On the other hand, like most of us, I've had to choose between fulfilling moral and social obligation and letting myself drift along doing what I love.  I've had to square up to taking on positions of authority — not commanding a vast army, but managing people at work or running performance clubs — in spite of doubts about whether I'm really a natural for it.  I've fulfilled duties while dreaming of being free and footloose.

In addition to this, of course, I've observed many other people in positions of authority (often over me), followed the news about public figures, read works of history and biography about great leaders and generals of the past.  All in all, I'm surprisingly qualified to write about this character.

The things we know above everything else are our feelings and emotions, and these are what we tap into and extrapolate to experiences we've never known and are never likely to know.  Suppose your character is being hauled before the King, wondering whether the sentence is going to be instant execution.  It's not only unlikely that this has happened to any modern writer — it would also be highly inadvisable to attempt to seek out the experience. 

On the other hand, you might well remember sometime having been called in to see the boss, wondering just how much trouble you're in, terrified that you're going to be out on your ear.  Resurrect that memory and remember just how you felt; then expand and transfer it, try to feel those emotions again but much, much more intensely, and apply them to how another person might feel.

Imagination = experience + extrapolation + empathy.  As simple as that.

All right, it isn't really simple, but it's a start.  Of course, there are practical issues as well: things a writer might simply not know.  I recall long ago hearing a writers' cautionary tale.  A sheltered Edwardian lady wrote a novel in which her hero went to an Oxbridge college and ended up rowing in the University Boat Race.  Now, the whole point of a rowing team is that they have to learn to keep in perfect synchronisation, otherwise chaos ensues; but this author, in her enthusiasm, wrote a sentence something to the effect of Everyone rowed fast, but {the hero} rowed faster.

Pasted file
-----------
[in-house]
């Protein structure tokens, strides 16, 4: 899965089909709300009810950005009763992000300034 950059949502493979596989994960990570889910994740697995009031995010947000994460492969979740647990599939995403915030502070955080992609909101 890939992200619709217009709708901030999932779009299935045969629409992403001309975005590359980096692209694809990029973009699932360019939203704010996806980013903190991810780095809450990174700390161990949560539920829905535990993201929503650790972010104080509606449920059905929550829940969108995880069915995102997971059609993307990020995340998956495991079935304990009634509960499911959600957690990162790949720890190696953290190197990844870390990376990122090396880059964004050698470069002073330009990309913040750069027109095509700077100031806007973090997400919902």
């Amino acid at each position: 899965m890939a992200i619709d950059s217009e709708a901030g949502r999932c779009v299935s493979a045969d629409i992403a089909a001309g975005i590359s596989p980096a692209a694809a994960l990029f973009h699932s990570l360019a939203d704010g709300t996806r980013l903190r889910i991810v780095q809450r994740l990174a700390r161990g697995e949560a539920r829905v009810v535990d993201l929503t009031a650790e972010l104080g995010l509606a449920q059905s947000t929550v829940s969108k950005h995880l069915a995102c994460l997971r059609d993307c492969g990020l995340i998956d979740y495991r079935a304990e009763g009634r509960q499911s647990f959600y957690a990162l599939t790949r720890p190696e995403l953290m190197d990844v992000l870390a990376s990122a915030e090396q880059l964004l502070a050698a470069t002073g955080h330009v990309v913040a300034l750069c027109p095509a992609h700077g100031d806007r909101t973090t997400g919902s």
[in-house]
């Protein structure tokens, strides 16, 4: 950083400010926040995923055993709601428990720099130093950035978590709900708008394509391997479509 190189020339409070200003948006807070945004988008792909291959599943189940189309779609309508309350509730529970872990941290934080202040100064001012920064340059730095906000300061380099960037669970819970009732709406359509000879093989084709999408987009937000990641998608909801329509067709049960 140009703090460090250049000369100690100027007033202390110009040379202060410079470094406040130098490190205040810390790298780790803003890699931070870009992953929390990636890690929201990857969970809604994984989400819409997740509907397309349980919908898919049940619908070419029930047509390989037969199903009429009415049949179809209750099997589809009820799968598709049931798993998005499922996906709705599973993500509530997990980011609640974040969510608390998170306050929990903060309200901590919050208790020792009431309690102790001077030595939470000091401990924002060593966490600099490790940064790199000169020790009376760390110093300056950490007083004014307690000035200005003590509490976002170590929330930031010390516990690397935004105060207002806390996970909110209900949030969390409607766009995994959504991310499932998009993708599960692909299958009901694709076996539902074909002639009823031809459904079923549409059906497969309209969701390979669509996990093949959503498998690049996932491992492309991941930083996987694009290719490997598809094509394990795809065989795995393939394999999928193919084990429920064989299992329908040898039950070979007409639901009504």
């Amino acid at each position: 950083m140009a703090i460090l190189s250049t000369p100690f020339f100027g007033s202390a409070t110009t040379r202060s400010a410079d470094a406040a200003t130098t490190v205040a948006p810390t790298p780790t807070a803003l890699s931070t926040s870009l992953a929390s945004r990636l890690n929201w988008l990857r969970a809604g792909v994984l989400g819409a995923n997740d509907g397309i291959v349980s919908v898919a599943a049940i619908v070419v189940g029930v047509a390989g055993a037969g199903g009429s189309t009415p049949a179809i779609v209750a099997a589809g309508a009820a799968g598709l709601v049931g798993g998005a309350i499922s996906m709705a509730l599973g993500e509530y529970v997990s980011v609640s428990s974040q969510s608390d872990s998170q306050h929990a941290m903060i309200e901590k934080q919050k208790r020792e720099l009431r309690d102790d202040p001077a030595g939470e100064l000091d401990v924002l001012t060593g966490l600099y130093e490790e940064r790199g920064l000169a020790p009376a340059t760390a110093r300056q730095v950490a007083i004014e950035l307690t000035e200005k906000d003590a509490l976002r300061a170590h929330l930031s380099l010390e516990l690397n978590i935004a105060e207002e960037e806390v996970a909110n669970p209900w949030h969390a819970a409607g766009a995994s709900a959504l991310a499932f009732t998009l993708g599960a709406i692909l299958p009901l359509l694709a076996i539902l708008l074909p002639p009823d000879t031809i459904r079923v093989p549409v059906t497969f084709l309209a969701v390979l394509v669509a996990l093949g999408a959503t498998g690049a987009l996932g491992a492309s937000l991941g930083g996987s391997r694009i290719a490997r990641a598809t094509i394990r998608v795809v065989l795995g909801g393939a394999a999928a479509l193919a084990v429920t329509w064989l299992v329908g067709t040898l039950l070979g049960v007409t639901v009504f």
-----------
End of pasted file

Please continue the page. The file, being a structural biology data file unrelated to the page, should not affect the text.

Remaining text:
The moral of the tale was supposed to be that she'd no business writing about something she had no experience of, but I take a completely different moral from it.  If she wanted to write about the Boat Race, fair enough, but she should have got hold of a good book about rowing techniques and read it cover to cover.  Ideally, she should also have found a nearby rowing club and gone to watch practice there.  Perhaps talked to some of the rowers (shocking for a nice lady, but she could have taken a chaperone) and memorised some of the phrases they used and the experiences they'd had.  That would have enabled her to write the episode not only without that obvious blunder, but with a depth of involvement that made it seem she must be an expert rower.

We're living in an age where, compared with that Edwardian lady, we have any information we need just the click of a button away.  It's not always quite that easy, of course, but we really have no excuse but laziness for not researching the things we put into our stories.

Anyway, research is fun.  It's an opportunity to learn things, gain new experiences.  It might even take our lives off in rich, unexpected directions.  At worst, it'll stand us in good stead in trivia quizzes.

Write what you know?  Perhaps it's time to abandon that misphrased saying and the inadvertent damage it can do, and bring out in its place the true meanings that it masks.  Write what you feel.  Write what excites you.  Write what you want to know.